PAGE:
1. I’m glad to see another fan of Swendson’s Enchanted Inc. books, so glad she finally released the last two books in the series. They’re a little hard to categorize though, paranormal chick lit maybe? And I don’t think the romance is strong enough for a class on it.

      1. (-: I didn’t know there were two! I saw she’d just released one out on e-format. I think you are right — the romance is very, very tame and Does Not Move. She’s too busy getting her act together in other ways. But, it was such a cute idea! And she writes briskly. (IIRC)

  3. For the historical: Flowers from the Storm or The Prince of Midnight or Sieze the Fire or For My Lady’s Heart or My Sweet Folly by Laura Kinsale. Who is not writing enough these days.

  4. May i suggest one of Elizabeth Hunter’s Elemental Mysteries (A Hidden Fire, This Same Earth, The Force of Wind, and A Fall of Water) for the paranormal category. For contemporary romantic comedy, your own Bet Me is still a favorite of mine, there is also Jill Shalvis’ Lucky Harbor series. For women’s fiction, i loved Susana Kearsley’s Winter Sea.

  5. For historicals I’m too torn to pick one (sorry); Judith Ivory’s The Proposition or My Dearest Enemy by Connie Brockway would be my top picks since you’ve already used Loretta Chase.

    I’ll put Jayne Ann Krentz’s All Night Long on the list for romantic suspense contenders.

    For romantic comedy Linda Howard’s To Die For is one my favorites, and it’s so radically different from her usual stuff that it’s interesting for that reason too.

    In YA I second Robin McKinley’s Beauty as a recommendation, and not just because I lust after that magic library. But Cameron Dokey has also written some really interesting YA fairy tales; her book Sunlight and Shadow is a fascinating retelling of The Magic Flute I wish more people would read.

    I give it to Heart Dance by Robin D. Owens in the paranormal category.

    I’ll leave women’s fiction to folks who know that category better.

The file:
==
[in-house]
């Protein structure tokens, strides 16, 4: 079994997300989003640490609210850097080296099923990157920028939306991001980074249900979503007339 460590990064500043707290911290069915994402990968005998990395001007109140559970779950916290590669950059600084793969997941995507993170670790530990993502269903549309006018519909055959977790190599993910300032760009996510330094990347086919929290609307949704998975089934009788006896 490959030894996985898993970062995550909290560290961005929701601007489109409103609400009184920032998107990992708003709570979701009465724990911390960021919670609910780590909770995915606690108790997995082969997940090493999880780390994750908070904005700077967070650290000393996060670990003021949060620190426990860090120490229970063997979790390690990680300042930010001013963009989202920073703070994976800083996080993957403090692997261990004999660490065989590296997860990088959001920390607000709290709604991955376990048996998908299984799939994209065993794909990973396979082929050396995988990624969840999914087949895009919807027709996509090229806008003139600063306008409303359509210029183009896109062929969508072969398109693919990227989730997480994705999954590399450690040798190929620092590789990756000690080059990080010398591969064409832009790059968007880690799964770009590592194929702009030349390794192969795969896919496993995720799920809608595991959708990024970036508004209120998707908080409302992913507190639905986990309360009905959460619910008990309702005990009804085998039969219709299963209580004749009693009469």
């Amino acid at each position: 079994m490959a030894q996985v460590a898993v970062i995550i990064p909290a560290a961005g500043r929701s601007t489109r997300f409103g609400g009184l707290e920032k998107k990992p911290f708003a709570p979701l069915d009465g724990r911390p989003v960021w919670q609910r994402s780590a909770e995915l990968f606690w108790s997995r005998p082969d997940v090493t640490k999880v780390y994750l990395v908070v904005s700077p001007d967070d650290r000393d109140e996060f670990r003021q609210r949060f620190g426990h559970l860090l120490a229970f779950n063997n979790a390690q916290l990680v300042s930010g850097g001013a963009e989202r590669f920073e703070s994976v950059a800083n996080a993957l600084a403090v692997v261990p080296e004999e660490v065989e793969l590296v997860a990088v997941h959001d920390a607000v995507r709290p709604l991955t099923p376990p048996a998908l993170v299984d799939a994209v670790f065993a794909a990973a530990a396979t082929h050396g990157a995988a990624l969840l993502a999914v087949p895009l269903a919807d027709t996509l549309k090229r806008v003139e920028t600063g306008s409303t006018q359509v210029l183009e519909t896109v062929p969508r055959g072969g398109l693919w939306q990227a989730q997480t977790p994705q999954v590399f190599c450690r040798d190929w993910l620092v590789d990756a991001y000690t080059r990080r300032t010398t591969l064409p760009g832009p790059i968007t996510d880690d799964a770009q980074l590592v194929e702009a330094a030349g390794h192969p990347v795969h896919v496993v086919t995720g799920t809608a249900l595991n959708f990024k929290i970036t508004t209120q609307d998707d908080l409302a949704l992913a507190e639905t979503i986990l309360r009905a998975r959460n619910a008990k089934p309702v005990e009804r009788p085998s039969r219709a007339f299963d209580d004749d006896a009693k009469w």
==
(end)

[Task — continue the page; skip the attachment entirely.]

1. All Night Long besides being fabulously wonderful, offers a great opportunity to discuss alpha versus beta versus gamma heroes. If a gamma is an alpha on valium, where you keep the competence and protectiveness but lose the arrogance of the traditional alpha.

  6. Historical: “The Reluctant Widow” by Georgette Heyer
    Contemporary Romantic Suspense: “Midnight in Ruby Bayou” by Elizabeth Lowell
    Contemporary Romantic Comedy: “To Die For” by Linda Howard
    Paranormal: “Slave to Sensation” by Nalini Singh

  7. Historical: Loretta Chase, Lord of Scoundrels OR Sherry Thomas, His at Night OR Lisa Kleypas, Mine until Midnight OR Stephanie Laurens, Devil’s Bride

    Paranormal: Robin McKinley, Sunshine OR Elizabeth Vaughn, Warprize OR Meljean Brook, Riveted OR Ilona Andrews, Bayou Moon

    YA: Tammara Webber, Easy OR Tammara Webber, Good For You

    Contemporary Romantic Comedy: Jill Mansell, Millie’s Fling OR Jill Mansell, Perfect Timing

    I am too chicken for suspense. Sorry! If you want suggestions for female heroine cozy mysteries, I’m all over it.

    What is Women’s Fiction?

    1. Women’s fiction is fiction that follows a woman’s journey, and doesn’t necessarily have a strong romance at the center of the book (otherwise, it would be categorized as a romance). It might have no romance at all. Friendship books, sister books, that sort of thing. There’s a connotation that it’s either not “arty” enough or too woman-centered to be in the mainstream fiction bookshelves, but . . . . That’s a matter of taste.

      How to Bake A Perfect Life was excellent, and there are many other examples. I think Divine Secrets of the Yaya Sisterhood, Fried Green Tomatoes at the Whistlestop Cafe (or really, anything by Fannie Flagg), possibly The Secret Lives of Bees (but maybe that should be YA) are all women’s fiction.

    2. I was going to recommend Riveted too. It’s so good. It’s kind of a sub-sub-genre though. It’s steampunk – there are no paranormal elements that I can think of.

      Zoe Archer’s Warrior is also steampunk, and it has paranormal elements and it’s good too.

      1. I have to admit, I have a lot of trouble with paranormal vs. paranormal romance vs. preternatural vs. urban fantasy vs. fantasy vs. alternate history vs. alternate universe.